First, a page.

Saturday, 20 October 2012
Old software never dies, it just...
During my PhD, I wrote software for linking the output of comp chem calculations to experimental results (e.g. IR and UV-Vis spectra, and so forth). This software, GaussSum, has now been around for quite some time (Aug 2003 in fact). For the most part I no longer add features, beyond updating the parsing library (from cclib) to handle new file formats. At this point most of the bugs have been identified and removed...but does everyone use the latest version? Let's find out...
If you search Google Scholar for papers published in 2012 with the word "GaussSum" (but not "Gauss") you get about 121 citations (well, mentions, at least). In 45 of these cases, the extract in the Google Scholar results unambiguously lists the version number used.
The majority of the citations, a total of 27, are for the current version 2.2, released in Nov 2009 with several updates since. Four specify the precise version: 2.2.0 (Nov 2009), 2.2.2 (Nov 2009), 2.2.4 (July 2010) and 2.2.5 (the latest, in Jan 2011).
Of the remainder, the majority, a total of 13, are for version 2.1, released first in June 2007 and replaced by version 2.2 in Nov 2009. Three specify the precise version: 2.1.4 twice (Dec 2007) and 2.1.6 once (Apr 2009, the final update).
No one cites version 2.0 (Oct 2006 to June 2007). (Sad face.) But that still leaves five citations unaccounted for.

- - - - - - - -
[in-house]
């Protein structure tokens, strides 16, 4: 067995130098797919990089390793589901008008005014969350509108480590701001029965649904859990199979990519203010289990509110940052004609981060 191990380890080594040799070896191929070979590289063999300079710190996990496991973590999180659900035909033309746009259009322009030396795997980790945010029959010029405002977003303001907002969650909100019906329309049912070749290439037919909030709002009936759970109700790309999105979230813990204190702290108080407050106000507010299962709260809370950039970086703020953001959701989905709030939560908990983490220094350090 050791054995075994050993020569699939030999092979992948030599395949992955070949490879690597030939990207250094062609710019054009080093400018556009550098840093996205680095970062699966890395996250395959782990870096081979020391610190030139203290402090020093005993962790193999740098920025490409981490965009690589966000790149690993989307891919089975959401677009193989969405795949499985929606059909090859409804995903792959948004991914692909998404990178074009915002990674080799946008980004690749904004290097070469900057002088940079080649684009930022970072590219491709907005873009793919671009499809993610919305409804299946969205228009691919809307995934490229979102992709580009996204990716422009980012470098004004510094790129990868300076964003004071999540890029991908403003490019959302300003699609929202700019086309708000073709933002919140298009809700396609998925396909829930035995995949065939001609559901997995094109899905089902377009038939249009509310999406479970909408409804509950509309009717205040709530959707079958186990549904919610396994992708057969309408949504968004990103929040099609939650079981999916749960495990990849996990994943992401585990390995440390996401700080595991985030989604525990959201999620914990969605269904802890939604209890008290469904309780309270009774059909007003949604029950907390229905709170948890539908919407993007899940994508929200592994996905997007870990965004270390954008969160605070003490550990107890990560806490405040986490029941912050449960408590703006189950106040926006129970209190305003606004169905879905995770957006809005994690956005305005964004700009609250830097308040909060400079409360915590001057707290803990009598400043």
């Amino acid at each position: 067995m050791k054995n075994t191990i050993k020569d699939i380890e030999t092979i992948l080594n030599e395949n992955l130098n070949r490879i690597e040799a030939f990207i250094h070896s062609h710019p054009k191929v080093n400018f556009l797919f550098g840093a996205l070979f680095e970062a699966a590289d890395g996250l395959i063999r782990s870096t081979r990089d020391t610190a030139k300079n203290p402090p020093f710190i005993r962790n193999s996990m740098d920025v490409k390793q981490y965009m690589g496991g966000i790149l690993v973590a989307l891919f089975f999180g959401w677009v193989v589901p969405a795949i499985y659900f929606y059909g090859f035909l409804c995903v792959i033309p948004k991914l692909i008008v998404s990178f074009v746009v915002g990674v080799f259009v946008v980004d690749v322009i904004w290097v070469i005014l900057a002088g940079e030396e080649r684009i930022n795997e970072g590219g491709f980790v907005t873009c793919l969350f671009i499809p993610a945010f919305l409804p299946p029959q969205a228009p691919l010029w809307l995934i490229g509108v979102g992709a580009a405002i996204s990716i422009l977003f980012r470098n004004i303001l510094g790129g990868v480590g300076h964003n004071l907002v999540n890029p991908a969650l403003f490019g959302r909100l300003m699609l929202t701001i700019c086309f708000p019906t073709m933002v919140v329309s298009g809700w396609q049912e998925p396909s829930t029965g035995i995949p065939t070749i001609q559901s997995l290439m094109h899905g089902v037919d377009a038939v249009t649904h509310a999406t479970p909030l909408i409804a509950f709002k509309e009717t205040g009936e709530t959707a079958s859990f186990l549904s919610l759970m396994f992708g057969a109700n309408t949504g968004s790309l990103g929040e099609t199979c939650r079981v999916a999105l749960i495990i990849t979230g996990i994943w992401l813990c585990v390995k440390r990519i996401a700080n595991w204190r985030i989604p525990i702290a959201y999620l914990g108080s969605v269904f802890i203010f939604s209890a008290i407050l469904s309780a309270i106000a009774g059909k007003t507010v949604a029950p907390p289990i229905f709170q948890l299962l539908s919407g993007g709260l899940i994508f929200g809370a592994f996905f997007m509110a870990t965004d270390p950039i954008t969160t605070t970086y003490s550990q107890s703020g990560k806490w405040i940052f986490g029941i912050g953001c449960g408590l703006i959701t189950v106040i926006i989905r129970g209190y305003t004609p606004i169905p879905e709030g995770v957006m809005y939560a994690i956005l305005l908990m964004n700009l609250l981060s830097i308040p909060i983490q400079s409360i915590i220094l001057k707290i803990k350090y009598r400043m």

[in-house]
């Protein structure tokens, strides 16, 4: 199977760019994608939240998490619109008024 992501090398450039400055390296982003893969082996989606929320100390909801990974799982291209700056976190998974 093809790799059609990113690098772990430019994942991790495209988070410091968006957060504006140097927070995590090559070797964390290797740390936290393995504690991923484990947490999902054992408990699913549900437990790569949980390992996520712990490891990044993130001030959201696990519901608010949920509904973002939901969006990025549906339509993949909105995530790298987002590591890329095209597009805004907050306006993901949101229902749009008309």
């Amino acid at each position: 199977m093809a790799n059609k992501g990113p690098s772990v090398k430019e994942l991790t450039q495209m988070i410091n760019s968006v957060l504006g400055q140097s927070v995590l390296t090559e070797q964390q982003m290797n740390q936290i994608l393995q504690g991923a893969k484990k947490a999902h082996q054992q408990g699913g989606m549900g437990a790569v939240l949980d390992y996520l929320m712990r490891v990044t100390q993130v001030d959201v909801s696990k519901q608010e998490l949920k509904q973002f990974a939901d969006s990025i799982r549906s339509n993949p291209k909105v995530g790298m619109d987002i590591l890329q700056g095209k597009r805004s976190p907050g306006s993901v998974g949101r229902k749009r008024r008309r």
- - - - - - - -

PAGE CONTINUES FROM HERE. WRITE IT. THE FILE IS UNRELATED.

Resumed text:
Version 1.0 was released in Oct 2005 and held sway until Oct 2006. It has been cited 4 times this year. In three of those cases they cite the precise version, version 1.0.5 (the final update, Aug 2006).
But that is not all. Oh no. I still have a loyal user of GaussSum 0.8 out there. Although released in Jan 2004 and superseded in Apr 2005 by version 0.9, this particular version with its quaint bugs and lovable lack of features, still has its adherents (well, adherent, anyway).
And the moral of the story is..."don't ever use Google Scholar to check what versions of software people are using". No that's not it - I mean "update your scientific software or some of your results are going to be dubious." At least check for a new version every 8 years.
Indeed, it seems old software never dies...it just gets fewer citations.